First of all we must understand what the term “self sabotage” means before we can determine if we suffer from its symptoms. Simply stated, self sabotage is when we display any type of behavior that creates problems in our lives, especially if this behavior affects our long term goals and dreams. I’m sure if you think about it you can think of dozens of examples of how others constantly do things that is contrary to what they want to accomplish in their lives.
Some very common examples of this type of behavior include self medication with drugs or alcohol, comfort eating (and who hasn’t done that before?) and even procrastination. I find procrastination to be the most interesting form of self sabotage. Think about it, people do this all of the time without even realizing it. Did you ever notice that sometimes you have trouble sleeping if you have something very important to do the next morning? Well, this is an example of normal anxiety but if you behave in a w ay that almost ensures that you won’t awake in time the next day that is a form of avoidance, or self sabotage.
I remember when I was in high school I would become nervous the night before mid-term or final exams. Isn’t it strange that on that particular night I couldn’t sleep and decided to stay up late and watch the late, late show on television? I didn’t have that problem the night before and I certainly didn’t have that problem the night after the exam.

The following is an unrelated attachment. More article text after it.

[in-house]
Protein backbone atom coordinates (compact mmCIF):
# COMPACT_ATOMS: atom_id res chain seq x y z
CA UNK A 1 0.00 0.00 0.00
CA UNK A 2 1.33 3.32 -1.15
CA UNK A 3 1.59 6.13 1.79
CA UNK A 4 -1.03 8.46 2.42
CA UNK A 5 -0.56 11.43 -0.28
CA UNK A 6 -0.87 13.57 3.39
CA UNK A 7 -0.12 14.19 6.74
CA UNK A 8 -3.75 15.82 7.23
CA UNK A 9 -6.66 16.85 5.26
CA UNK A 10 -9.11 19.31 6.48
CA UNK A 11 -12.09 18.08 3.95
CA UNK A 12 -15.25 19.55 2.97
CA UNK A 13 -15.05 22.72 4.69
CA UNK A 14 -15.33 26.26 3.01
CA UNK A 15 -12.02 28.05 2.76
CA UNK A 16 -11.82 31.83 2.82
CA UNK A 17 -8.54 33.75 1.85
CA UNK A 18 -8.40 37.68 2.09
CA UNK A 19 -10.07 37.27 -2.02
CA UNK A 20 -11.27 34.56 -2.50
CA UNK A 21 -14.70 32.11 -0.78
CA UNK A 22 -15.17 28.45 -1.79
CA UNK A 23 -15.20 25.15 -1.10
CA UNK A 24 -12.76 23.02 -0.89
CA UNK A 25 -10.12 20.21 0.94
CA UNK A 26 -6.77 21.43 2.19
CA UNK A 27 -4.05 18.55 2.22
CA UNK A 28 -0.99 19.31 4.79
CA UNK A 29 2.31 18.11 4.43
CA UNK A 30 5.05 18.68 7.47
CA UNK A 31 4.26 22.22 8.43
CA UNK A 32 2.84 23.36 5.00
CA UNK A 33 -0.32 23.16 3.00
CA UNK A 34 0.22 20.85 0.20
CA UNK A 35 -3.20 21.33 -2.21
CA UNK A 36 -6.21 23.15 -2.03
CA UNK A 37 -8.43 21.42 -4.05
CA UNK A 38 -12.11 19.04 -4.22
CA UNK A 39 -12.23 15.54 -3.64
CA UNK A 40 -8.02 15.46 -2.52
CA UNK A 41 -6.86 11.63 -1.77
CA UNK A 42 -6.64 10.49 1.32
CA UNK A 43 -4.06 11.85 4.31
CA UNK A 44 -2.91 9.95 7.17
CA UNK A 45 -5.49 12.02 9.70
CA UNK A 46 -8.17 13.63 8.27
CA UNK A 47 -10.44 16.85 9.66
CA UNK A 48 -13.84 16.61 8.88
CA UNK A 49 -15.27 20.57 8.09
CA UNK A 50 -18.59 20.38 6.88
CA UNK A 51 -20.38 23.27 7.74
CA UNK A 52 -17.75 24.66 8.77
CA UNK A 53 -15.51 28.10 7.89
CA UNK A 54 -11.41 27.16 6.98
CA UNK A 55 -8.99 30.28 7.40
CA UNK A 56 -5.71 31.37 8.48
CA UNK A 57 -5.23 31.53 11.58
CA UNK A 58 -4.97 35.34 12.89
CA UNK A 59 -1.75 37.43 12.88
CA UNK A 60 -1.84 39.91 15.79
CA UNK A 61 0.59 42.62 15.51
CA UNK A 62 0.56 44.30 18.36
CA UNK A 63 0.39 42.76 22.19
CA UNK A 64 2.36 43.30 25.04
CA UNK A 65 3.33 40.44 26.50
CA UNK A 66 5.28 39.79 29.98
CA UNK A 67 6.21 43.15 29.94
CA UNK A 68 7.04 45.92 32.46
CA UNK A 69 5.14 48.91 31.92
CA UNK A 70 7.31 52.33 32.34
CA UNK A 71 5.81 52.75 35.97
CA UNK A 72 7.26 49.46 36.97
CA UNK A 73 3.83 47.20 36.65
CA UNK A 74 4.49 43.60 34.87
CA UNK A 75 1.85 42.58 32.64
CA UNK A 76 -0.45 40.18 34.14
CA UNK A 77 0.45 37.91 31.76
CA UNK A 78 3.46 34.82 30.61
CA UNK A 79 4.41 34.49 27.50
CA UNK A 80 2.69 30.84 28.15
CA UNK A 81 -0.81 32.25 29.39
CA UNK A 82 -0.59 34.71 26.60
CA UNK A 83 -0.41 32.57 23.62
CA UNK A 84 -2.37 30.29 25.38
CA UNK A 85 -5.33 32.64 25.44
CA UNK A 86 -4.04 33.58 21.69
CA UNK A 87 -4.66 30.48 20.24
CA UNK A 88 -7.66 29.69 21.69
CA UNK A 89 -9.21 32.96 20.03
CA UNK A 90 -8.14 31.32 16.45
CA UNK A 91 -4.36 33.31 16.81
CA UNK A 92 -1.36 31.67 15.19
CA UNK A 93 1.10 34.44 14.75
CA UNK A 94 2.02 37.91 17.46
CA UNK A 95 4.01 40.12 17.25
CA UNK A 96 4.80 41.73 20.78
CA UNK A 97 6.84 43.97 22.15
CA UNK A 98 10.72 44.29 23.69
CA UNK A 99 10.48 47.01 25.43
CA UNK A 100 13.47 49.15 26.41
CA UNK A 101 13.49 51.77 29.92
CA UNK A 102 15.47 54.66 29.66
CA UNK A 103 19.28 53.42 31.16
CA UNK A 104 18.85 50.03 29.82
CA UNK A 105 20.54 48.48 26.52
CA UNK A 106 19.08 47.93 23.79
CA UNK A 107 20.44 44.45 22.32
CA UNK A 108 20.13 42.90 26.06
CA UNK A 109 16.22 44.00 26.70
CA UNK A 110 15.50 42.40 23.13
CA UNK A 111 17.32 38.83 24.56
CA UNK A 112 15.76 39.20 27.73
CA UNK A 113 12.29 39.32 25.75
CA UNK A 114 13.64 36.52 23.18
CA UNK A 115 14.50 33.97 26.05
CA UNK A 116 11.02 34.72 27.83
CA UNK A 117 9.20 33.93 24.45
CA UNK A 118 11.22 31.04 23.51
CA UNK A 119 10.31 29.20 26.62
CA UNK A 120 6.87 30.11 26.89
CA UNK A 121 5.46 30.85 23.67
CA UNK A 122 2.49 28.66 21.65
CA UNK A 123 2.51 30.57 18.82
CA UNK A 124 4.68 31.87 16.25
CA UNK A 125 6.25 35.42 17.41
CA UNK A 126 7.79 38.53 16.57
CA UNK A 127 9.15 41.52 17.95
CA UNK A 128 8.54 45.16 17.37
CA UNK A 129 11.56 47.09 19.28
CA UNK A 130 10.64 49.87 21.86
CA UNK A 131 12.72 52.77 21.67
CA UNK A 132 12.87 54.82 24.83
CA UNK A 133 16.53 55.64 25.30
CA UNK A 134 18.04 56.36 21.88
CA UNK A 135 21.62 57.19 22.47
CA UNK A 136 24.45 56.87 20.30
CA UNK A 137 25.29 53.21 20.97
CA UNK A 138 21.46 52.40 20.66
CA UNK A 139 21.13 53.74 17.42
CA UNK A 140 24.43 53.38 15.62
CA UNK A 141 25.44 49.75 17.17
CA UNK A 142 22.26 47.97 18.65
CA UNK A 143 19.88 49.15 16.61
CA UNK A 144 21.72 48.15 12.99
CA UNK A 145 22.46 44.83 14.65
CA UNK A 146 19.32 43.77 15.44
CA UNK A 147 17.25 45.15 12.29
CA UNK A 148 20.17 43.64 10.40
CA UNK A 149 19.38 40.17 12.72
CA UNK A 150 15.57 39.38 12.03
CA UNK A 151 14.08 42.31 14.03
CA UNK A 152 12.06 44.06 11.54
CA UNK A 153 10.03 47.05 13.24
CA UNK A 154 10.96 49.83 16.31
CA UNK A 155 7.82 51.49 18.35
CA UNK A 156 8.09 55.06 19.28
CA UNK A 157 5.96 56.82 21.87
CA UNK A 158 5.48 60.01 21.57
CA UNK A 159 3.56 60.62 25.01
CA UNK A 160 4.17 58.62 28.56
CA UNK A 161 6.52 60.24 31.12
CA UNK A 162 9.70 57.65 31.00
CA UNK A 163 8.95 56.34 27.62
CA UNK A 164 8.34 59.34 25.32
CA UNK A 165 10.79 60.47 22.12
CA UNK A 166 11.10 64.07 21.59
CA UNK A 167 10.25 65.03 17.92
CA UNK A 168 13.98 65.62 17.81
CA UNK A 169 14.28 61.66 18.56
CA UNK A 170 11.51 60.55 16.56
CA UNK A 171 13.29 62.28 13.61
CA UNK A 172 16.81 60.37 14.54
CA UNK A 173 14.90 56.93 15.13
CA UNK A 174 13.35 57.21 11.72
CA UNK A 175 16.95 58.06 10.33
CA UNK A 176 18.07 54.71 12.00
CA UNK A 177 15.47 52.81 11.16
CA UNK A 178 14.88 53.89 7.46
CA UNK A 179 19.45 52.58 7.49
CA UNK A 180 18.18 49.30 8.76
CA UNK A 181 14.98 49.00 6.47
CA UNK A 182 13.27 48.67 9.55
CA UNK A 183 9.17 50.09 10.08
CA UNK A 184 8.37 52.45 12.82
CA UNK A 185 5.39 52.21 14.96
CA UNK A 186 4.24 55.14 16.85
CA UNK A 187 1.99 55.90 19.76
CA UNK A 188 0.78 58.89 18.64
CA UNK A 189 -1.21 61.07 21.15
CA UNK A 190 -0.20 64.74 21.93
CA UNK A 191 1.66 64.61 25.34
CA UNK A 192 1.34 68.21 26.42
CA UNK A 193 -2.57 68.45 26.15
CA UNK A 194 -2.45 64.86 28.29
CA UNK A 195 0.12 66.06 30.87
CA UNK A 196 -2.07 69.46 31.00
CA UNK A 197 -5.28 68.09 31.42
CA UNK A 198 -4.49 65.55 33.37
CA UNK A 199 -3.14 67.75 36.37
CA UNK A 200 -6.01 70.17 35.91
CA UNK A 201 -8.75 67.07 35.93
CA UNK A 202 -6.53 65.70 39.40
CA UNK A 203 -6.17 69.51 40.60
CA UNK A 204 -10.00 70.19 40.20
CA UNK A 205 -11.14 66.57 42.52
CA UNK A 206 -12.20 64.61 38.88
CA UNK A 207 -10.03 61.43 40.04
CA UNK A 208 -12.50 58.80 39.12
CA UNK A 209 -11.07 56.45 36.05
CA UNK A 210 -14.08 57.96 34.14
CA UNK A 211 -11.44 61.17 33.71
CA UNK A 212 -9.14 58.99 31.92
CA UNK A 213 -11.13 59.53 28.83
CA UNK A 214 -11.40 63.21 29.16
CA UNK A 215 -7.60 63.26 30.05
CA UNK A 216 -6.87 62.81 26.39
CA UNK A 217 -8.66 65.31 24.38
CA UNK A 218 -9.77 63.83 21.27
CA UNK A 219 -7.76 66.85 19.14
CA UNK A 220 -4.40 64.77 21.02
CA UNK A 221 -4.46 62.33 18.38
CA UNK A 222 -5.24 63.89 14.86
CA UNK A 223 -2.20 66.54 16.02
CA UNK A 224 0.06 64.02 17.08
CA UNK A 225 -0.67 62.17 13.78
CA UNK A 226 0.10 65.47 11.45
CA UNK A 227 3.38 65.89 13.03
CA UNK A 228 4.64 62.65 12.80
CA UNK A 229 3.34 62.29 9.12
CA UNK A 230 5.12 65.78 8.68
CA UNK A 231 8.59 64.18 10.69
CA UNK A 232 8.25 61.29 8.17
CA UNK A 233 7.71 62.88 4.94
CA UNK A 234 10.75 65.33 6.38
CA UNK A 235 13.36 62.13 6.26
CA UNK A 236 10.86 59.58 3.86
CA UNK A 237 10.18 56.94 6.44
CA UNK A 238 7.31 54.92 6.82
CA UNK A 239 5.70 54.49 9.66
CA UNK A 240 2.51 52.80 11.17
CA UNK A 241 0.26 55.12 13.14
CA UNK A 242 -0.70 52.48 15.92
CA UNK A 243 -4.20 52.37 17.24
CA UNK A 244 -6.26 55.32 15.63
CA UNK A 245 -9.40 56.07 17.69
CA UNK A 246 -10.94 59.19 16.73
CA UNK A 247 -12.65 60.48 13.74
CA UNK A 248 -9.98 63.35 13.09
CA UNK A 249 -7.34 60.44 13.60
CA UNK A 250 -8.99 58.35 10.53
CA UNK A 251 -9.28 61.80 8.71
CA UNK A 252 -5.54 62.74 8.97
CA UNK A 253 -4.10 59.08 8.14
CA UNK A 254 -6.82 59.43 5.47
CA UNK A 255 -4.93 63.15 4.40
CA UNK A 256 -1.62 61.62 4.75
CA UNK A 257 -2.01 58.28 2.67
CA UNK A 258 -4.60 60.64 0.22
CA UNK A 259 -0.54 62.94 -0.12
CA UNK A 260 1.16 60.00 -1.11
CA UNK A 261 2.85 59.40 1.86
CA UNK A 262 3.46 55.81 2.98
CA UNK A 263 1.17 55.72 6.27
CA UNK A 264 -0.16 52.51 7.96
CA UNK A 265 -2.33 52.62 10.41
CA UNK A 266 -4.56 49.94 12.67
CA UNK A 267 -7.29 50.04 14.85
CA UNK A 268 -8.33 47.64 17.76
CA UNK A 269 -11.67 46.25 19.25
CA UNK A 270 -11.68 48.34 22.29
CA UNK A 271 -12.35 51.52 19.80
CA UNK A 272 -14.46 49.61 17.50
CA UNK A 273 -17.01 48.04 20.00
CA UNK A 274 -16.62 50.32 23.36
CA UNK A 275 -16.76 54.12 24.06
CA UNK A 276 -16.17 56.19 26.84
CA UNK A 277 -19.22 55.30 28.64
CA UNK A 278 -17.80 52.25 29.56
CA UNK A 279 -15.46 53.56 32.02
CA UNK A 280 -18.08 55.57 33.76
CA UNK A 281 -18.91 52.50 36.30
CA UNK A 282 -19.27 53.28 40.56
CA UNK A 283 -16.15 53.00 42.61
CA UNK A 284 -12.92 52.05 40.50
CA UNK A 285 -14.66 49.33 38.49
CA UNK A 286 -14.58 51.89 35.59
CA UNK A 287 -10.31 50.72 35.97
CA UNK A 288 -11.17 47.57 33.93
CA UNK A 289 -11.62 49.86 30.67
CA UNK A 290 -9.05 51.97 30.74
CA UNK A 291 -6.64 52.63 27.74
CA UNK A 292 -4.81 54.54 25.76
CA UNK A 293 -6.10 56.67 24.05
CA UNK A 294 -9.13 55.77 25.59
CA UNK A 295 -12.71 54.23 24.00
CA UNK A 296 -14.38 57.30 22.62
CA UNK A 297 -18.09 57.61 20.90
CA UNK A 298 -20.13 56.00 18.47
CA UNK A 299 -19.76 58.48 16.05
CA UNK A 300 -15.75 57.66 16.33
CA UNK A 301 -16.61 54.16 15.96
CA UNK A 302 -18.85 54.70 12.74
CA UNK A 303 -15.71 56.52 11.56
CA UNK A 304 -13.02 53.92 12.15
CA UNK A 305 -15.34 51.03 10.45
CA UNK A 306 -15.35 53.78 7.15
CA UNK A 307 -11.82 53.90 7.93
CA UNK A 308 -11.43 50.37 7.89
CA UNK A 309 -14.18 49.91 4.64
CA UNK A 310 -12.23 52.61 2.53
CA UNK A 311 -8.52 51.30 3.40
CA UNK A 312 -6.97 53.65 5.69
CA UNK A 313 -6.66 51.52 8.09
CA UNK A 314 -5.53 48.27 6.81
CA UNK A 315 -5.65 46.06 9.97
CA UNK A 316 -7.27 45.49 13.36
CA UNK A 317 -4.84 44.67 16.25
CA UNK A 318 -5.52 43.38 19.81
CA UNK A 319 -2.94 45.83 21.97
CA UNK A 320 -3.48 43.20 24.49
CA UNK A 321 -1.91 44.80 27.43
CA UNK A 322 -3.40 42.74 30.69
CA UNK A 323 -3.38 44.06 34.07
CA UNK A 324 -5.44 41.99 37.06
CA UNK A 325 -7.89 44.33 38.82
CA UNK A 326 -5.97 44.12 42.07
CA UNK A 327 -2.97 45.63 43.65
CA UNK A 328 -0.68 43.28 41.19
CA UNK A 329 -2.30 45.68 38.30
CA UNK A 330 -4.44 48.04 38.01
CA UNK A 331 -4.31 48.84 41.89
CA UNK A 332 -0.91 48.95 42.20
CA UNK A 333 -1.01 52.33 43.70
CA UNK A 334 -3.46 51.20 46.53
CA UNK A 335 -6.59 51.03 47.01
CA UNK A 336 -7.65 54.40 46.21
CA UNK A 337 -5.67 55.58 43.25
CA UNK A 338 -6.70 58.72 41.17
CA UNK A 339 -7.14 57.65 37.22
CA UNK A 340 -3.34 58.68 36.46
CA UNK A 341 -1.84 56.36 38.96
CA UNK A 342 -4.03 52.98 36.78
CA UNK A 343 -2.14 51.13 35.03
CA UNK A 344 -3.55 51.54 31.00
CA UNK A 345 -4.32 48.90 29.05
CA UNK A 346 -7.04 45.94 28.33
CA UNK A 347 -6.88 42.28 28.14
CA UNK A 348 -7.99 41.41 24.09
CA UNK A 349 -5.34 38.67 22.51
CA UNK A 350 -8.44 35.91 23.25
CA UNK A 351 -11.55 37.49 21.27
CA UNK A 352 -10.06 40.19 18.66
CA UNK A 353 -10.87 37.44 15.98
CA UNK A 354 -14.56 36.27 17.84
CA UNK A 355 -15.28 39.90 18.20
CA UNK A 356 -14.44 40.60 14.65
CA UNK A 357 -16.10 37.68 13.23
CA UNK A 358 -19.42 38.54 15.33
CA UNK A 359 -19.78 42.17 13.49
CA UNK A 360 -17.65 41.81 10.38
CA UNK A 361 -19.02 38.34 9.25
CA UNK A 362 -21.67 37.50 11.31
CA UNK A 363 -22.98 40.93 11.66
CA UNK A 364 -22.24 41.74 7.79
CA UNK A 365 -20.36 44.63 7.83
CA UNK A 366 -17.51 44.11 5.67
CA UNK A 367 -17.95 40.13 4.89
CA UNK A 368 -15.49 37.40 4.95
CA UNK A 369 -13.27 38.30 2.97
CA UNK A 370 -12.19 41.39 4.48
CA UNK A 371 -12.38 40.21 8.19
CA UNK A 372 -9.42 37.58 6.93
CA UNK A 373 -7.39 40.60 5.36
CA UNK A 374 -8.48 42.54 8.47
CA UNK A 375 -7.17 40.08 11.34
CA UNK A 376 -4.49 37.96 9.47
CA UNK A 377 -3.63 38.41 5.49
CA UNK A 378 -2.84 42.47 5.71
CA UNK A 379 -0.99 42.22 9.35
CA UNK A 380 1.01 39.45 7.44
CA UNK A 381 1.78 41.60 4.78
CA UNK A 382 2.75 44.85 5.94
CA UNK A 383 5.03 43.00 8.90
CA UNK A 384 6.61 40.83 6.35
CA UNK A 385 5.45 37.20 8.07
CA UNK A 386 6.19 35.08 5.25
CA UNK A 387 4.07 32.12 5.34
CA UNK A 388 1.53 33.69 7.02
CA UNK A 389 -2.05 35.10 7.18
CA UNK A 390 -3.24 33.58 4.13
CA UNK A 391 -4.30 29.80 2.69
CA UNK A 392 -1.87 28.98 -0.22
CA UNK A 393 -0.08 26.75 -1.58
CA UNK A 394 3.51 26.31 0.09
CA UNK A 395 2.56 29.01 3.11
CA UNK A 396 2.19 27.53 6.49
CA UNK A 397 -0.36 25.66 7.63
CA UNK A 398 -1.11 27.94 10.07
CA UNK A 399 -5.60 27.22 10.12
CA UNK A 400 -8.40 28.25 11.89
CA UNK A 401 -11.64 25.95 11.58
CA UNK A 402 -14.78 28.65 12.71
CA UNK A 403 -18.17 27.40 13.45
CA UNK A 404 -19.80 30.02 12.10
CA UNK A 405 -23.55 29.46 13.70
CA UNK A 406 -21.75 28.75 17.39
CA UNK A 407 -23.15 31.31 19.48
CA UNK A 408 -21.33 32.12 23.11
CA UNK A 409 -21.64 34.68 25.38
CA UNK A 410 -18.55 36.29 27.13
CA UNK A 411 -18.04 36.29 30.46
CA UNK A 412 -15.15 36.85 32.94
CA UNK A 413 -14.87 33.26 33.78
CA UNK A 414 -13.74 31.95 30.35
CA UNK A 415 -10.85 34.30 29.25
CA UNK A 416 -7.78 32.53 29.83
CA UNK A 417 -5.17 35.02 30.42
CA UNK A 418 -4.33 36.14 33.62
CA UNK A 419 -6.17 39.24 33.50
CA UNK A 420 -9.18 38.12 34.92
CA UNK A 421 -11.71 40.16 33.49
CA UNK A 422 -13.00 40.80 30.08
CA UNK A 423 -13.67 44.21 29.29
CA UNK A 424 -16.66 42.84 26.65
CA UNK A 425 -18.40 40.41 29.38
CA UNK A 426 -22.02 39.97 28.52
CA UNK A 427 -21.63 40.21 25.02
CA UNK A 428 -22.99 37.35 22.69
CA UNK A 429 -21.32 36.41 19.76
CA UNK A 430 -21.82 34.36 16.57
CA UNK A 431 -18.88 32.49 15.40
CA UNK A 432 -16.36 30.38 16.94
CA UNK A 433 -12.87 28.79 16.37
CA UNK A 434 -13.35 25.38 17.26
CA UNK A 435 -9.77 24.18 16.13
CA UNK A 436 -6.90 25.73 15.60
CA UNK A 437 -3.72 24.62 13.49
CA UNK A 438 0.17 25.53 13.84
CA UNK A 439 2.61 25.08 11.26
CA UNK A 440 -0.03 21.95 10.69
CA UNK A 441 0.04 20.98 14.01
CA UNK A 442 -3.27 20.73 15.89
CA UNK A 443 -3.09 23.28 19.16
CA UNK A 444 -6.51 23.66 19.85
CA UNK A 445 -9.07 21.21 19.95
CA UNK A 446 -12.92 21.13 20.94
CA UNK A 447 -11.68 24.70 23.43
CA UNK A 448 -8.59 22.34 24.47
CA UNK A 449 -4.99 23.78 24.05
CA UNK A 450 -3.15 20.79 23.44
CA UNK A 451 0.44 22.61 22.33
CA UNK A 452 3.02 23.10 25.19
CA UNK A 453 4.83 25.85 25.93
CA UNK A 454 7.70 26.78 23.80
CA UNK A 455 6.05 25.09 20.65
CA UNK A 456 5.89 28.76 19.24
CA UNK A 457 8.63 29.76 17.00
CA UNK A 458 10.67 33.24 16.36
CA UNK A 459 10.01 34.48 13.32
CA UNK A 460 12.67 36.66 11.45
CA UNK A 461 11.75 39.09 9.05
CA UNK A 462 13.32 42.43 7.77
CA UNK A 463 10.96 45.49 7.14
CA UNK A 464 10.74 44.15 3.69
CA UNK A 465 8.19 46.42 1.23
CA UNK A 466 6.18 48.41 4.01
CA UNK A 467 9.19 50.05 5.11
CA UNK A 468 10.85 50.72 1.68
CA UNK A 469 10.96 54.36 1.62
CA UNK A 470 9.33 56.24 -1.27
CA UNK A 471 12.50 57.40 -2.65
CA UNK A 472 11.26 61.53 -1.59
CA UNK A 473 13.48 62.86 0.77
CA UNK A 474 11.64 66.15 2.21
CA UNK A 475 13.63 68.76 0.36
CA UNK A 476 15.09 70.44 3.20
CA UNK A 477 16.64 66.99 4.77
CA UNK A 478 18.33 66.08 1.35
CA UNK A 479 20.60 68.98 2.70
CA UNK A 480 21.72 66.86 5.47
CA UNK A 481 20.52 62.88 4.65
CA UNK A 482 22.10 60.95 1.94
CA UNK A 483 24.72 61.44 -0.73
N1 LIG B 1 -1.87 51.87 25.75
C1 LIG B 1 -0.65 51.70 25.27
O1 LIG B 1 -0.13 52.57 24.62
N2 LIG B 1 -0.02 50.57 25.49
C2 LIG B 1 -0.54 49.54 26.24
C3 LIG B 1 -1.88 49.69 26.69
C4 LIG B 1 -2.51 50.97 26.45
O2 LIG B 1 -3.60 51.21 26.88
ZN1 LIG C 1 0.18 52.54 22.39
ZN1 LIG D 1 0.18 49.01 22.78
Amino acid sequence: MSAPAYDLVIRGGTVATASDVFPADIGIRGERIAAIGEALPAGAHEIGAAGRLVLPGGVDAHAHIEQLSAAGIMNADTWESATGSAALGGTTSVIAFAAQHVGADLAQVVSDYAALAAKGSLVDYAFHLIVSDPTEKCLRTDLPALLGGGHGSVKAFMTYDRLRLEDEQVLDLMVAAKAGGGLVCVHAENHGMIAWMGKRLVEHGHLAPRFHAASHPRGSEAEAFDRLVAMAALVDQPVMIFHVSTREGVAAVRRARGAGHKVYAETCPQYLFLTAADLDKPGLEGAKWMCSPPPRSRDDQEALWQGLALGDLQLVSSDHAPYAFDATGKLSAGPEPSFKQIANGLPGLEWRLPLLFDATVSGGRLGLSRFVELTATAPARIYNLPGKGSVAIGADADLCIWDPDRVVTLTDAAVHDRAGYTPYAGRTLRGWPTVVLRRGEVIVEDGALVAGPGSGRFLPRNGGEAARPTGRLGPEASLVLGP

Without realizing it I had become a victim to my own self destructive behavior. After all, if I couldn’t wake up in time to take the exam I wouldn’t have to take it tomorrow. In reality this is a form of procrastination because I knew that I would have to take it someday but someday was better than the next day. This is a fine example of self sabotage; behavior that would hurt, not help me in the long run.
We all know that recognizing any type of problem is always the first step to solving it, right? We can’t fix something if we don’t know it’s broken. The point here is, do you suffer from self sabotaging behavior and not even realize it? Sometimes we are our own worst enemy and don’t even know it. While I’m certainly not an expert in the field I can hardly think of a single person that doesn’t seem to suffer from some form of self sabotage from time to time.
Maybe this type of behavior is normal (or at least common) to an extent but if it is habitual and has negatively affected your life it might be time to do something about it. There are many types of therapy today for people habitually suffering from this type of behavior. If you feel that many times you are “fighting yourself” than maybe seeking professional counseling is something to consider.